In the readings for Holy Thursday, Moses instructs the people on how to slaughter the Passover Lamb and keep a memorial of the Passover each year thereafter. For the Jews, to keep a memorial is not a matter of stale dates on a page… It’s a bit more like… ?time travel? Because each time you memorialize an event, the realities of the original action become fully present again. It’s no coincidence then, that Jesus, the sacrificial Lamb of the new covenant would instruct his disciples in how to keep a memorial of the event. His instruction, understood in its proper Jewish context, testifies to the reality of Transubstantiation: our belief that bread and wine actually become the Body and Blood of Jesus in all their reality each time we keep his memorial (that is, at Mass).
So Holy Thursday is a day full of memory. It’s not just the events of Calvary that we memorialize, but also the establishment of the Priesthood. Jesus – the High Priest – hands on to the Apostles the capacity to offer His unique and saving sacrifice for the rest of human history. The Apostles in turn hand that capacity on to their successors and assistants, the bishops and priests of today’s Catholic Church.
Now each time a memorial sacrifice is offered, among the many things that go on, two stick out: the offering of thanksgiving, and the offering of expiatory sacrifice (that is to say, sacrifice for the obtaining of mercy). And so as we keep this Holy Thursday, I propose that we engage in memorializing the priesthood with thanksgiving and supplication.
We give God thanks for the High Priest Jesus Christ, who not only opened for us the doors of salvation, but also invited us to collaborate with him. He gave us the ordained priesthood of the clergy to lead that process, but he also gave us the royal priesthood of the faithful to be the lived substance of that sacrifice visible to the world each and every day! Thank you Lord for the Priesthood of Jesus Christ! We also offer to the Father, the Body and Blood of that same High Priest asking his pardon for our sins, our many sins.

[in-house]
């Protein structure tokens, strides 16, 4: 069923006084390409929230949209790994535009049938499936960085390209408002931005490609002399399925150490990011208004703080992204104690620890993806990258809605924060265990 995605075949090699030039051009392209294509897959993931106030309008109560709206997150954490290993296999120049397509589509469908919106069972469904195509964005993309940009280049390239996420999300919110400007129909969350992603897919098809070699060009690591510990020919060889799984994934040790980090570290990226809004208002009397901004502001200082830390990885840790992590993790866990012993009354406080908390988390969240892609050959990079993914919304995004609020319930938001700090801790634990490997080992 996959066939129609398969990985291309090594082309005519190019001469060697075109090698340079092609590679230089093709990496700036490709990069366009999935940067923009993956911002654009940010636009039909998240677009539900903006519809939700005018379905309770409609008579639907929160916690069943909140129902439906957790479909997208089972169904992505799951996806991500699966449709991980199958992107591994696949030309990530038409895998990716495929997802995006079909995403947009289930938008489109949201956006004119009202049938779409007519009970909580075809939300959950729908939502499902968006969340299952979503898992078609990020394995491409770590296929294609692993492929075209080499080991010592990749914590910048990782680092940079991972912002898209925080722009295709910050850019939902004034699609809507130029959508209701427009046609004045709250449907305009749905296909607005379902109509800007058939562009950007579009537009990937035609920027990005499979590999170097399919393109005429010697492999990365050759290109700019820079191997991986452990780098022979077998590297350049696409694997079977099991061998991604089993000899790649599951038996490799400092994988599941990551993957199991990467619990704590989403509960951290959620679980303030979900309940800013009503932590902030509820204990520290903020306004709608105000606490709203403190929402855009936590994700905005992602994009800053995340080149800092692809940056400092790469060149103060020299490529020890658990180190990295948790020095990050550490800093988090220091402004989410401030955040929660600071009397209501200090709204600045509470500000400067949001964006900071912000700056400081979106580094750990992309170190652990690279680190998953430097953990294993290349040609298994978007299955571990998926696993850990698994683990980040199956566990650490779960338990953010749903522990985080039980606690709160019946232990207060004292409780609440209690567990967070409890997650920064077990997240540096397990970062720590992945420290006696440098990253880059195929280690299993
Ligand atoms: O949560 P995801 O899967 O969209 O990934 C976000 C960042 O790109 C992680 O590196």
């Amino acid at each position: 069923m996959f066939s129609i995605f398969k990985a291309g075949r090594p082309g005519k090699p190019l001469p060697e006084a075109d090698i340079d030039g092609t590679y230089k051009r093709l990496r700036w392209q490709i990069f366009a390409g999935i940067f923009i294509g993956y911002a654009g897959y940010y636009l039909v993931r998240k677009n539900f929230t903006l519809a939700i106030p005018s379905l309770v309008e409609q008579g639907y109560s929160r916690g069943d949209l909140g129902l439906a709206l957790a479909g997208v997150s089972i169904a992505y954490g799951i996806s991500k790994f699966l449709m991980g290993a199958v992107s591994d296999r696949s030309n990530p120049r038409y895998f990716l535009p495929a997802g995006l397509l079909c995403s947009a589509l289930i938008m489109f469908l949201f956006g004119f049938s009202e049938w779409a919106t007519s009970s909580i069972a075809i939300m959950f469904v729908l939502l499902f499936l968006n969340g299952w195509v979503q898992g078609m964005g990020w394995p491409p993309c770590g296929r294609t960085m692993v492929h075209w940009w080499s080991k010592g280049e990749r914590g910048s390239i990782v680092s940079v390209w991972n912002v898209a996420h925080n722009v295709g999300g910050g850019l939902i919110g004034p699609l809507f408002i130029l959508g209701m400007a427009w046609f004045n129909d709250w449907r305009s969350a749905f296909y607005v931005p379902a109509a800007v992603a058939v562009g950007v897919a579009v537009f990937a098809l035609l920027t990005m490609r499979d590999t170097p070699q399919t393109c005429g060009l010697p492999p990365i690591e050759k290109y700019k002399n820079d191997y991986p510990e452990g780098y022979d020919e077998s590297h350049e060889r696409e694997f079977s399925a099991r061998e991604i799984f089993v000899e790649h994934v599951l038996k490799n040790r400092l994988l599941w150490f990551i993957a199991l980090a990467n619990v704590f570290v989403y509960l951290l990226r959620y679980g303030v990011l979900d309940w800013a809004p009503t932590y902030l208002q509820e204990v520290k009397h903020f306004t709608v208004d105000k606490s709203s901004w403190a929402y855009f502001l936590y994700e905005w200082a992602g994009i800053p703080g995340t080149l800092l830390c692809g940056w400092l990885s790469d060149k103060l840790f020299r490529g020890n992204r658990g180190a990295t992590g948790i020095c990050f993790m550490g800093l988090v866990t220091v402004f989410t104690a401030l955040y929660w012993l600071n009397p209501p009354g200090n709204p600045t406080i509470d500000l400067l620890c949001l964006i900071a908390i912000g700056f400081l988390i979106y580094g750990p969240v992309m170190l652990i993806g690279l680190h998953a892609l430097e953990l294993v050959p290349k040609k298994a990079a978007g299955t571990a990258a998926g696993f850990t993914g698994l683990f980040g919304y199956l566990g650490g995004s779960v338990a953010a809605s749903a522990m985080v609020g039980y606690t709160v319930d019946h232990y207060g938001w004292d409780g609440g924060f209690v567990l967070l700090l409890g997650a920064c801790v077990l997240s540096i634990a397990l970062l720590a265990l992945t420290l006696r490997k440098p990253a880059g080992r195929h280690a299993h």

We remember and we give thanks for our priests here on earth. Their presence in our lives is an enduring spark of hope in a world that is all too often so conscious of its own limits, its own mortality. Think of the priests you’ve loved. The priest who baptized, you… who excited you with a great homily… who hears your confessions week in and week out… the priest who visited you or a loved one at the hospital… the priest who ministered to your family at the death of a loved one… the priest who offers masses prayers and other sacrifices for our needs whatever they may be. These good men give us hope in darkness. Some shine more brightly than others, but the virtue common to all that ministry is HOPE… not just earthly optimism, but a real hope of heaven.
We also need to remember and ask mercy for the priests who have failed us. News headlines remind us all too often of the extraordinary cases, but for vast majority of us, priestly failure comes in the form of mediocrity. When a priest becomes bound to the earth, he stops inspiring, stops giving hope of heaven. And while that’s not a crime, per se, it’s a failure from which the faithful suffer terribly.
I remember the priest in my neighborhood parish. For decades, he was there boring us all to death… a nice enough man, but there was nothing about him that made me want heaven. I returned to my home parish after ordination, in cognito as it were, to attend one of his masses. I thought that my new identity as a priest might make me more understanding, or help me to see him in a different light. Sad to say… it didn’t. I couldn’t believe that in 20 years NOTHING had changed. When a new priest finally arrived, the parish began slowly returning to life.
I recently heard a true story of a priest in Southern Maryland, in the days of Jim Crow who ordered seminarians to knock over the headstones of African American Catholics. It was a crime against the dead and against God. It was sacrilege. Nonetheless, if we’re going to be a better Church than that, we must pray and offer memorial sacrifice for his forgiveness.
Priests have no spouses, no children, no one to remember them after they’re gone. The fate of their souls is in the hands of the faithful… and so whether horrible or mediocre, we need to ask the mercy of the High Priest for them… because Hell isn’t something we should wish for anyone, even a bad priest.
This Holy Week, keep the memory of the priesthood… of the High Priest Jesus Christ, and of his earthly servants, good and bad. Pray that one day we may all be united at the wedding banquet of heaven there to contemplate his sacred countenance forever more.